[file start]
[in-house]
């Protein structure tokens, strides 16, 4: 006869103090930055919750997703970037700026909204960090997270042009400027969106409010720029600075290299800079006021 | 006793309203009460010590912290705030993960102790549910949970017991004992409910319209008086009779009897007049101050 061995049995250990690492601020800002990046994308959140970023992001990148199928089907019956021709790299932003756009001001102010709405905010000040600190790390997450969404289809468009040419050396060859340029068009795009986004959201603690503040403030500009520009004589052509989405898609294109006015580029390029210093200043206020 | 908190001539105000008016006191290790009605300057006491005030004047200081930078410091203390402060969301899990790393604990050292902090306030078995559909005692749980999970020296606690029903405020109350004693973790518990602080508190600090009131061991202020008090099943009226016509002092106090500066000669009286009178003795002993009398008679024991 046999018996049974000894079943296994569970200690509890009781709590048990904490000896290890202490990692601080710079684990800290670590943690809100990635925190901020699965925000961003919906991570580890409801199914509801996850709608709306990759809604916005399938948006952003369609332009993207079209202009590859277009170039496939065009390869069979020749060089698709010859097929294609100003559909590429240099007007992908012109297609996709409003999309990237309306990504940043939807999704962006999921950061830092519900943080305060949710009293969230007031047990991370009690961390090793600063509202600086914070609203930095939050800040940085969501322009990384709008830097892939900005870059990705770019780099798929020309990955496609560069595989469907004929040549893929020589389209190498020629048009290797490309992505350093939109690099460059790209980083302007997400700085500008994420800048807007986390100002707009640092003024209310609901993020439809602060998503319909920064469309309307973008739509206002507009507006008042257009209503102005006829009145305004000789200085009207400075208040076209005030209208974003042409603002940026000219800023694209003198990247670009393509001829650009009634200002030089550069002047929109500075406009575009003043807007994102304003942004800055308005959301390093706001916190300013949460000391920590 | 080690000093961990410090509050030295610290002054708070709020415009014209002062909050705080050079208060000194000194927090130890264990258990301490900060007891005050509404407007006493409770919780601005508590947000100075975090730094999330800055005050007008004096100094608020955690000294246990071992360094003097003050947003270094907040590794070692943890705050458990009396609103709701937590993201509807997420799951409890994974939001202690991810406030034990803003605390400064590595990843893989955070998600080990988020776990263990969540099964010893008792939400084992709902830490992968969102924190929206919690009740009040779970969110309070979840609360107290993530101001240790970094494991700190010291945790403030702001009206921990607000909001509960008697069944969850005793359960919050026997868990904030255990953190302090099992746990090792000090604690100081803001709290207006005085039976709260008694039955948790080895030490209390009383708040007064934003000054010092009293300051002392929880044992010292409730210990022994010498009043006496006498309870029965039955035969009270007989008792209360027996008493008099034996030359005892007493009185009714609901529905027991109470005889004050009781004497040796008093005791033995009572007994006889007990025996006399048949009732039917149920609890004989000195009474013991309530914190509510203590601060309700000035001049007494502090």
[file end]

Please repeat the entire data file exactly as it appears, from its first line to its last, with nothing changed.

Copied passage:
[in-house]
């Protein structure tokens, strides 16, 4: 006869103090930055919750997703970037700026909204960090997270042009400027969106409010720029600075290299800079006021 | 006793309203009460010590912290705030993960102790549910949970017991004992409910319209008086009779009897007049101050 061995049995250990690492601020800002990046994308959140970023992001990148199928089907019956021709790299932003756009001001102010709405905010000040600190790390997450969404289809468009040419050396060859340029068009795009986004959201603690503040403030500009520009004589052509989405898609294109006015580029390029210093200043206020 | 908190001539105000008016006191290790009605300057006491005030004047200081930078410091203390402060969301899990790393604990050292902090306030078995559909005692749980999970020296606690029903405020109350004693973790518990602080508190600090009131061991202020008090099943009226016509002092106090500066000669009286009178003795002993009398008679024991 046999018996049974000894079943296994569970200690509890009781709590048990904490000896290890202490990692601080710079684990800290670590943690809100990635925190901020699965925000961003919906991570580890409801199914509801996850709608709306990759809604916005399938948006952003369609332009993207079209202009590859277009170039496939065009390869069979020749060089698709010859097929294609100003559909590429240099007007992908012109297609996709409003999309990237309306990504940043939807999704962006999921950061830092519900943080305060949710009293969230007031047990991370009690961390090793600063509202600086914070609203930095939050800040940085969501322009990384709008830097892939900005870059990705770019780099798929020309990955496609560069595989469907004929040549893929020589389209190498020629048009290797490309992505350093939109690099460059790209980083302007997400700085500008994420800048807007986390100002707009640092003024209310609901993020439809602060998503319909920064469309309307973008739509206002507009507006008042257009209503102005006829009145305004000789200085009207400075208040076209005030209208974003042409603002940026000219800023694209003198990247670009393509001829650009009634200002030089550069002047929109500075406009575009003043807007994102304003942004800055308005959301390093706001916190300013949460000391920590 | 080690000093961990410090509050030295610290002054708070709020415009014209002062909050705080050079208060000194000194927090130890264990258990301490900060007891005050509404407007006493409770919780601005508590947000100075975090730094999330800055005050007008004096100094608020955690000294246990071992360094003097003050947003270094907040590794070692943890705050458990009396609103709701937590993201509807997420799951409890994974939001202690991810406030034990803003605390400064590595990843893989955070998600080990988020776990263990969540099964010893008792939400084992709902830490992968969102924190929206919690009740009040779970969110309070979840609360107290993530101001240790970094494991700190010291945790403030702001009206921990607000909001509960008697069944969850005793359960919050026997868990904030255990953190302090099992746990090792000090604690100081803001709290207006005085039976709260008694039955948790080895030490209390009383708040007064934003000054010092009293300051002392929880044992010292409730210990022994010498009043006496006498309870029965039955035969009270007989008792209360027996008493008099034996030359005892007493009185009714609901529905027991109470005889004050009781004497040796008093005791033995009572007994006889007990025996006399048949009732039917149920609890004989000195009474013991309530914190509510203590601060309700000035001049007494502090």